- Ph.D., Communication, University of Michigan, 2005
- B.A., English and Education, Brigham Young University, 1997 (summa cum laude)
Laramie Taylor studies the uses and effects of traditional and new media, with a particular focus on how people use and are influenced by entertainment media. Dr. Taylor specializes in the study of how media influences social perceptions and behavior, including effects related to romantic and sexual relationship beliefs, gender roles and stereotypes, violence, and perceptions of real and idealized bodies. For the last 10 years, Dr. Taylor has also studied fans of fictional texts, celebrities, and sports teams and athletes, working to understand the social and text-based motives of fanship. Dr. Taylor received his PhD from the University of Michigan in 2005.
Professor Taylor investigates and analyzes media uses and effects, with a focus on the ways that media use influences factors related to social interaction. Recent studies of his, for example, have examined how exposure to different types of media messages influence the traits people find attractive in potential romantic partners, how some personality traits predispose people to become fans of fictional texts, and the ways in which stories can persuade people to live healthier lives.
Taylor, L. D., & Acic, I. (2021). Sports fans and magical thinking: How supernatural thoughts connect fans to teams. International Journal of Sport Communication, 14(4), 474-490. https://doi.org/10.1123/ijsc.2021-0046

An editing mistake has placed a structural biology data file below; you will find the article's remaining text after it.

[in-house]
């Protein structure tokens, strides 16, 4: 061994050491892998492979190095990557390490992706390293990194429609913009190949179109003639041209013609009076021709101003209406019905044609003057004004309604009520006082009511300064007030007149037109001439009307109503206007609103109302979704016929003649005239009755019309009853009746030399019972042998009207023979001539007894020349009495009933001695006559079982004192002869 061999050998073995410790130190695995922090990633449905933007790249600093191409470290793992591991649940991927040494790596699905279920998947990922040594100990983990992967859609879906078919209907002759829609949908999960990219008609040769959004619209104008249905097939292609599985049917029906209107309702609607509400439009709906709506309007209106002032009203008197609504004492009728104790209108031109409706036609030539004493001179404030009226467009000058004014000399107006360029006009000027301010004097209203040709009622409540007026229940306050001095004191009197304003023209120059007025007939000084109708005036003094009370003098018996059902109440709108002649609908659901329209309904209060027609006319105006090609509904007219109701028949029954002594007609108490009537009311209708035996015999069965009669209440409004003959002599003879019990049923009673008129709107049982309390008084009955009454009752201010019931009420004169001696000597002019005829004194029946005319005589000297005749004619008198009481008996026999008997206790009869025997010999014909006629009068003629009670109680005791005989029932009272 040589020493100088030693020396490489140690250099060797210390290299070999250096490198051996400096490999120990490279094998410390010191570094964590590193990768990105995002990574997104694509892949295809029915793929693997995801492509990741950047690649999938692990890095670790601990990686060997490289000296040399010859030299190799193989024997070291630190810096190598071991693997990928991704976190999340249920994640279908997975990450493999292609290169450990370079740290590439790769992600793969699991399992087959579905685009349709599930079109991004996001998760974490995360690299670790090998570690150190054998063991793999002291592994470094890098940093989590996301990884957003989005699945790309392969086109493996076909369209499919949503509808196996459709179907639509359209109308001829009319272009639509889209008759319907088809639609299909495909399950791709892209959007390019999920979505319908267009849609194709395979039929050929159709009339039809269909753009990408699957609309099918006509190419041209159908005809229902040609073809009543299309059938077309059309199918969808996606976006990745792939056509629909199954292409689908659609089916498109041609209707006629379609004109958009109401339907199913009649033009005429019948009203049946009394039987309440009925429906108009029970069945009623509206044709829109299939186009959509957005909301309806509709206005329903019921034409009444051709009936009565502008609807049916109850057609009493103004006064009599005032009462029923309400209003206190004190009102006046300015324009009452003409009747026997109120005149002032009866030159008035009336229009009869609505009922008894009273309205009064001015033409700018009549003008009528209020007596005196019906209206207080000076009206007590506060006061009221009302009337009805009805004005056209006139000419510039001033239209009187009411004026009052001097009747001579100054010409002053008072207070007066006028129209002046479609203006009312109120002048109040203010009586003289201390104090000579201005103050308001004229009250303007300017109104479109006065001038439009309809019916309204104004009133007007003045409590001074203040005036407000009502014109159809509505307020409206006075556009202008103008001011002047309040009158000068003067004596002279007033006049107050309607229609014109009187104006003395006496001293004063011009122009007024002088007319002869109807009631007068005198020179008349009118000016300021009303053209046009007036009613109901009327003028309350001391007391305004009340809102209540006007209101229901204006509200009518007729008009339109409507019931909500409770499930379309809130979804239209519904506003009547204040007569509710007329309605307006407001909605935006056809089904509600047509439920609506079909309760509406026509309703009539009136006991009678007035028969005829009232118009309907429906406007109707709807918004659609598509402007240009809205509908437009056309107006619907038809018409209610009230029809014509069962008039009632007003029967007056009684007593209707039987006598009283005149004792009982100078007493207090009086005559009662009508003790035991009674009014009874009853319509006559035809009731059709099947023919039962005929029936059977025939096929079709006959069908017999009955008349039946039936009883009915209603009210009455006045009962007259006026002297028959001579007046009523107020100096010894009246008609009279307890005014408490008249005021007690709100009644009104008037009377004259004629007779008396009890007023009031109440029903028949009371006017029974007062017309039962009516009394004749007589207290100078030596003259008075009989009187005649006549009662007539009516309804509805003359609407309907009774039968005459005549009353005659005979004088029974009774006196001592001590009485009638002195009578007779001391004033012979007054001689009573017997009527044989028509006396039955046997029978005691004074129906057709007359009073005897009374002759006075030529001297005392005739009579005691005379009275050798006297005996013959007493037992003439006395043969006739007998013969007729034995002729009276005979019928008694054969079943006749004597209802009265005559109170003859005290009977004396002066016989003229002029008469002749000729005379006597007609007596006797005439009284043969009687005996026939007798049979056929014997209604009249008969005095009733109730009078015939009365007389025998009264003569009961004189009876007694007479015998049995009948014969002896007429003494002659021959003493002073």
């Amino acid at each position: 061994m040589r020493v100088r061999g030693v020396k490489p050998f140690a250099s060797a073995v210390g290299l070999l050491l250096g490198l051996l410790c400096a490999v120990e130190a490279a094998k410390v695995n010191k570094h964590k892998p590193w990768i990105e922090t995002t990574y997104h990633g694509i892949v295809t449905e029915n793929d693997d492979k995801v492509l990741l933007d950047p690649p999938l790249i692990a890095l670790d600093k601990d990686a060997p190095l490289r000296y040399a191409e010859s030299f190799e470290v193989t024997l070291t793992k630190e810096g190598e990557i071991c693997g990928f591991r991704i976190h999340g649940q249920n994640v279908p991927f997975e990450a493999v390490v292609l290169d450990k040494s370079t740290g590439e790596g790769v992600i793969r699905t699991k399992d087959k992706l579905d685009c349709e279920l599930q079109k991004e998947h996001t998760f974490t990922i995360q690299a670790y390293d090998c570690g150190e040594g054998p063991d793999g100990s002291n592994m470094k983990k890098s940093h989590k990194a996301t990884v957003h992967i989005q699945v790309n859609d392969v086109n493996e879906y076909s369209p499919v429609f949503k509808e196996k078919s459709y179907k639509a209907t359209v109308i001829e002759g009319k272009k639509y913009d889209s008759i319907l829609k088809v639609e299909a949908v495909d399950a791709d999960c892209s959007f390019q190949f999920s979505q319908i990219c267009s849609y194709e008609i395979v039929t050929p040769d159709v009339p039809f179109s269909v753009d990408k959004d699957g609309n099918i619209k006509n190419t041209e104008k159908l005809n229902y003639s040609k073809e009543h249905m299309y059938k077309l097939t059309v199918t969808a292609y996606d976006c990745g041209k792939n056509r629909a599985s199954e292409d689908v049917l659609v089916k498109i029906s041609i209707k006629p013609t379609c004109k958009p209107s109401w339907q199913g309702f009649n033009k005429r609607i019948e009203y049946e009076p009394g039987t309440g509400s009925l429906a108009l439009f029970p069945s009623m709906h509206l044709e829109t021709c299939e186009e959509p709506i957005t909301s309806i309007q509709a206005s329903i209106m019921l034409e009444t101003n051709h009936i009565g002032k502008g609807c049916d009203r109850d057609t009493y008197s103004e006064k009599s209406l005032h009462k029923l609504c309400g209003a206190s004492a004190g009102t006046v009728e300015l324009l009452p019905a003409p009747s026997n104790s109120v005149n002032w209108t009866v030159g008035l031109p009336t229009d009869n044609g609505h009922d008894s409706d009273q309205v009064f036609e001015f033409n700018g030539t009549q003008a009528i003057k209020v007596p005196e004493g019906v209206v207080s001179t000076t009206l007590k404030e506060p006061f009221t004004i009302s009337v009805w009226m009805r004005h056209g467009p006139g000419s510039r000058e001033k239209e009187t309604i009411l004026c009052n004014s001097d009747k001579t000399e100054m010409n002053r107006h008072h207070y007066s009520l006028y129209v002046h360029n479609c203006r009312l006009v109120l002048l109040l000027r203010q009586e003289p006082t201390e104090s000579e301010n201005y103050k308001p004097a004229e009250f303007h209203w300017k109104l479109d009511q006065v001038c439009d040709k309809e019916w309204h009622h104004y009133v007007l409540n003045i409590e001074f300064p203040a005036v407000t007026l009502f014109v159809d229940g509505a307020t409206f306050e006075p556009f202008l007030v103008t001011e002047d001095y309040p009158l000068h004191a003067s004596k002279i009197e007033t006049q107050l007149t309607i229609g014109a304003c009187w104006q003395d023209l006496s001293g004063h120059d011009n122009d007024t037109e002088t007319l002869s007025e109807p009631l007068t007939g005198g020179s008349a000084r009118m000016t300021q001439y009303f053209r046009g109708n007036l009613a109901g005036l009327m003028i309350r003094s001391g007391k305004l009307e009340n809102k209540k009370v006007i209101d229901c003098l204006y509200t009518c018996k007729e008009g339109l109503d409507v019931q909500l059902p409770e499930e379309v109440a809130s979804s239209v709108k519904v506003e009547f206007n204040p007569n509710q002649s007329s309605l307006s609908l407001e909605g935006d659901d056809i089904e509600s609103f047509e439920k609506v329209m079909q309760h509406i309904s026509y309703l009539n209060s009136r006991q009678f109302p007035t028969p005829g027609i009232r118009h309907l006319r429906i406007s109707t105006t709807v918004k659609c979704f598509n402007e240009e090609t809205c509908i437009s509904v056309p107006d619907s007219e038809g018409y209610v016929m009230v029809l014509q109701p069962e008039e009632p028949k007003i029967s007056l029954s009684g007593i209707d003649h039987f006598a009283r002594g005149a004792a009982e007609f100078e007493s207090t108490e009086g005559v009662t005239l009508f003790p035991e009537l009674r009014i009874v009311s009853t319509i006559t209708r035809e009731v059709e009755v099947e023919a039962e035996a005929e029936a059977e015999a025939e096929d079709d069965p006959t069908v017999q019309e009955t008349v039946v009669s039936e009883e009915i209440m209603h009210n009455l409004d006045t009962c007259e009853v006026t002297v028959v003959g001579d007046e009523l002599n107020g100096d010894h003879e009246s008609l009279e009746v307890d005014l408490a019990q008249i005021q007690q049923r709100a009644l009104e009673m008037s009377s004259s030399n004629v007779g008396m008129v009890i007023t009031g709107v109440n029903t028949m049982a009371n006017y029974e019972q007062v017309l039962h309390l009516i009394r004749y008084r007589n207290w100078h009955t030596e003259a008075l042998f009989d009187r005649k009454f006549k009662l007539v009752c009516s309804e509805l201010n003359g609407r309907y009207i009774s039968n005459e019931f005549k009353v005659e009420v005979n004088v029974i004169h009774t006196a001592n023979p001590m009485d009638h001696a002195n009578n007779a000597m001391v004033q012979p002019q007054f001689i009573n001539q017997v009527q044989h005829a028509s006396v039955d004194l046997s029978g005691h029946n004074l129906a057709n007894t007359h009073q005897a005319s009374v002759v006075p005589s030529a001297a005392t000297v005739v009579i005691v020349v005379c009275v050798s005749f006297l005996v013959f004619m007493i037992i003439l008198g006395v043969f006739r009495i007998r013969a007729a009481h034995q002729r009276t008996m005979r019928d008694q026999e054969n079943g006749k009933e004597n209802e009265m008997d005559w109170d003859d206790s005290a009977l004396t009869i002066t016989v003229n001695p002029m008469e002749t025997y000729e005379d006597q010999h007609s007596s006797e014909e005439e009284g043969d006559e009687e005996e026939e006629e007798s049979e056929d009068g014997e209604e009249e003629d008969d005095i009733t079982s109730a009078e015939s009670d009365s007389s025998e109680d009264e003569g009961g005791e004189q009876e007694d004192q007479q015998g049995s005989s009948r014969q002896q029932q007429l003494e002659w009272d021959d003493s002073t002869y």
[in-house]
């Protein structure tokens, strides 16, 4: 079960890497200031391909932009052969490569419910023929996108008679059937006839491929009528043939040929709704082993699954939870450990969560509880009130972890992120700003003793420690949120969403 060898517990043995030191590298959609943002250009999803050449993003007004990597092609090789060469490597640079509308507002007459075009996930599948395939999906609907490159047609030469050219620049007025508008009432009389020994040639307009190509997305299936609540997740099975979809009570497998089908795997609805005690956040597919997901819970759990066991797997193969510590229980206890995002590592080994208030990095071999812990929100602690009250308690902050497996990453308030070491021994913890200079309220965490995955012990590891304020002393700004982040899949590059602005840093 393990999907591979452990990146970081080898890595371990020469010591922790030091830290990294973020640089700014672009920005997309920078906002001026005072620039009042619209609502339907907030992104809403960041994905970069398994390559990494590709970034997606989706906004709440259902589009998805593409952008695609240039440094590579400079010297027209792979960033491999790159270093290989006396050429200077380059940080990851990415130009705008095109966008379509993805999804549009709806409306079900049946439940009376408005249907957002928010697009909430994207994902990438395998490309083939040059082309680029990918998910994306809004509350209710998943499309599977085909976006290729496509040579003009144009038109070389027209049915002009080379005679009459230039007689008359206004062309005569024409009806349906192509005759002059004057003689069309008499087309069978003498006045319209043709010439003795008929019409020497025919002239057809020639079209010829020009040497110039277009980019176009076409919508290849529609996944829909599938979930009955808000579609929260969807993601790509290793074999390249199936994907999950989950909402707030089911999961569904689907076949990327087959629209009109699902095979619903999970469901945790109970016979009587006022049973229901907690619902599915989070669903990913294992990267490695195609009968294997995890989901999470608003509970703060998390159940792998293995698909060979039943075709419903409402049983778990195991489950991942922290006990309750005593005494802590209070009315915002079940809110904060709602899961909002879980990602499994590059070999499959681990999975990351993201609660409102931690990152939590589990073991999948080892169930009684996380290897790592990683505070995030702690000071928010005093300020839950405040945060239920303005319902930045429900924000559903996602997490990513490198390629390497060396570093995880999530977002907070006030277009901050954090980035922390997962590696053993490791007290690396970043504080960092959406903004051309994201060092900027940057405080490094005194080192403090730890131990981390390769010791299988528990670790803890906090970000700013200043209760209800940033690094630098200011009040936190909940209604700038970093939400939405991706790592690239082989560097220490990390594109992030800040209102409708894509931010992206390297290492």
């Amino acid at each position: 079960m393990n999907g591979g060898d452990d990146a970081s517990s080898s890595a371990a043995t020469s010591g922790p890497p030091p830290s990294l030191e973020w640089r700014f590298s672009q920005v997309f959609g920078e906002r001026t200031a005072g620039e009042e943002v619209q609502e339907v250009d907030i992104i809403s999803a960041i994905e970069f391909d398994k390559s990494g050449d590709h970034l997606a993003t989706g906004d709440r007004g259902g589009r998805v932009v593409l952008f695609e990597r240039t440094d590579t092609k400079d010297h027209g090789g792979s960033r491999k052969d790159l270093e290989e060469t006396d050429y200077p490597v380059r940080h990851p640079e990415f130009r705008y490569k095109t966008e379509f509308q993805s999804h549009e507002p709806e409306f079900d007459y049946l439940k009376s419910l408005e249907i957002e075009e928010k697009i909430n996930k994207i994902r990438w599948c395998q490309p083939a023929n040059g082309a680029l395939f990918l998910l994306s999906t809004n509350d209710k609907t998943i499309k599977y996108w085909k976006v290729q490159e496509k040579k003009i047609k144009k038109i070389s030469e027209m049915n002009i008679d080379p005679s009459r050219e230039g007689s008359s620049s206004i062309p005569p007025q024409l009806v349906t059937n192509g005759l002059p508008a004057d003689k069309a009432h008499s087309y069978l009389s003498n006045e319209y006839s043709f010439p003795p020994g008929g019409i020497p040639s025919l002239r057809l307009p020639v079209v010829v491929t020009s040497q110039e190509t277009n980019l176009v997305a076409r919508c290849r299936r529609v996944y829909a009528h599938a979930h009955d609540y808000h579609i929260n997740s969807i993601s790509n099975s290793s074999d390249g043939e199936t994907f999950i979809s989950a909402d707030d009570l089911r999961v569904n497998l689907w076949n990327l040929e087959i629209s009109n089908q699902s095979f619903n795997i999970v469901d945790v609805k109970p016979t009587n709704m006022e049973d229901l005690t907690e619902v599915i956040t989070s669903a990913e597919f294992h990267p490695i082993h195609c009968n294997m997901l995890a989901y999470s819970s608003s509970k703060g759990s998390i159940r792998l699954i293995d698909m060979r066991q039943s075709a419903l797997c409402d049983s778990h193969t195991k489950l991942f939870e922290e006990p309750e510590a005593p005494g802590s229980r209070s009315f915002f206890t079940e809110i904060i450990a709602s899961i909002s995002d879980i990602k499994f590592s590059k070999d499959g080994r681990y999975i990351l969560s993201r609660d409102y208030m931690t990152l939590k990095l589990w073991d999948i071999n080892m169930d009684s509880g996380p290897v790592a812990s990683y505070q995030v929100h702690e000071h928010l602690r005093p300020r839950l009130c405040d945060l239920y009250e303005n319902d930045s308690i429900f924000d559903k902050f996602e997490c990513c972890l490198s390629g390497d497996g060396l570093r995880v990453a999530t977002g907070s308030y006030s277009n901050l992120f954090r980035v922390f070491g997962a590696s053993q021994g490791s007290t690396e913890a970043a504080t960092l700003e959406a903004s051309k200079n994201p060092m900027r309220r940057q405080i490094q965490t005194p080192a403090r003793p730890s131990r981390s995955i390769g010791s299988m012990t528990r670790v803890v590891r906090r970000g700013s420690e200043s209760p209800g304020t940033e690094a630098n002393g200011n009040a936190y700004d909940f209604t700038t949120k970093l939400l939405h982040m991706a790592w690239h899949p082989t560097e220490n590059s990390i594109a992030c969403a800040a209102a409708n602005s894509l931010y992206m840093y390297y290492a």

Taylor, L. D. (2021). Eudaimonia, hedonia, and fan behavior: Examining the motives of fans of fictional texts. Psychology of Aesthetics, Creativity, and the Arts, 15(2), 264. https://doi.org/10.1037/aca0000270
- Taylor, L. D., Alexopoulos, C., & Ghaznavi, J. (2016). Touchy subjects: Sex in the workplace on broadcast, cable, and internet television. Sex Roles. Advance online publication. doi: 10.1007/s11199-016-0642-x
- Taylor, L. D. (2015). Investigating fans of fictional texts: Fan identity salience, empathy, and transportation. Psychology of Popular Media Culture, 4(2), 172–187.
- Ghaznavi, J., & Taylor, L. D. (2015). Bones, body parts, and sex appeal: An analysis of #thinspiration images on popular social media. Body Image, 14, 54–61.
- Taylor, L. D. (2015). Men's sexual selectivity, romantic confidence, and gender ratios in the media. Journal of Men's Studies, 23(1),107–113.
- Taylor, L. D. (2013). Male partner selectivity and romantic confidence and media depictions of partner scarcity. Evolutionary Psychology, 11, 36–49.
Laramie Taylor teaches courses in media, including Introduction to Communication (Communication 10y), Introduction to Mass Communication (Communication 140), Media Entertainment (Communication 144), Media and Health (Communication 165), and Mediated Communication Theory and Research for graduate students (Communication 250). Recently, Dr. Taylor has also offered special seminars in media involvement and fanship. Dr. Taylor is involved in developing online instructional resources to supplement university courses.
- Top Paper Award, Peace and Conflict Communication Division, NCA, 2016.
- Innovative Learning Technology Initiative Award, 2015
- Provost’s Hybrid Teaching Award, 2013